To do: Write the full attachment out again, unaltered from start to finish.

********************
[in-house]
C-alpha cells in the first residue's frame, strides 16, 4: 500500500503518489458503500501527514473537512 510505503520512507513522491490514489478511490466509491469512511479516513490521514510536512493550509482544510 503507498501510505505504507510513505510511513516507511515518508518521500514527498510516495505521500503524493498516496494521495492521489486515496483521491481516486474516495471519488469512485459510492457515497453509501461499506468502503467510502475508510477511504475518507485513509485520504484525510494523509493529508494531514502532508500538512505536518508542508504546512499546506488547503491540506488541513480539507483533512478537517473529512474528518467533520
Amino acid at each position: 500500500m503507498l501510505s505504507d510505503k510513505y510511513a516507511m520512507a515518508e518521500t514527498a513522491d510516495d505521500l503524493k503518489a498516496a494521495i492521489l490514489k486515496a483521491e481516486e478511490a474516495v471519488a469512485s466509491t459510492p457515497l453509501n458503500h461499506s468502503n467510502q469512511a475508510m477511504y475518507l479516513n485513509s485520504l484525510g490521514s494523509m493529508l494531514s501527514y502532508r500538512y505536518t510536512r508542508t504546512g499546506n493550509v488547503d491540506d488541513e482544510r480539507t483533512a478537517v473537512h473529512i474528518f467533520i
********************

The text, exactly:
[in-house]
C-alpha cells in the first residue's frame, strides 16, 4: 500500500503518489458503500501527514473537512 510505503520512507513522491490514489478511490466509491469512511479516513490521514510536512493550509482544510 503507498501510505505504507510513505510511513516507511515518508518521500514527498510516495505521500503524493498516496494521495492521489486515496483521491481516486474516495471519488469512485459510492457515497453509501461499506468502503467510502475508510477511504475518507485513509485520504484525510494523509493529508494531514502532508500538512505536518508542508504546512499546506488547503491540506488541513480539507483533512478537517473529512474528518467533520
Amino acid at each position: 500500500m503507498l501510505s505504507d510505503k510513505y510511513a516507511m520512507a515518508e518521500t514527498a513522491d510516495d505521500l503524493k503518489a498516496a494521495i492521489l490514489k486515496a483521491e481516486e478511490a474516495v471519488a469512485s466509491t459510492p457515497l453509501n458503500h461499506s468502503n467510502q469512511a475508510m477511504y475518507l479516513n485513509s485520504l484525510g490521514s494523509m493529508l494531514s501527514y502532508r500538512y505536518t510536512r508542508t504546512g499546506n493550509v488547503d491540506d488541513e482544510r480539507t483533512a478537517v473537512h473529512i474528518f467533520i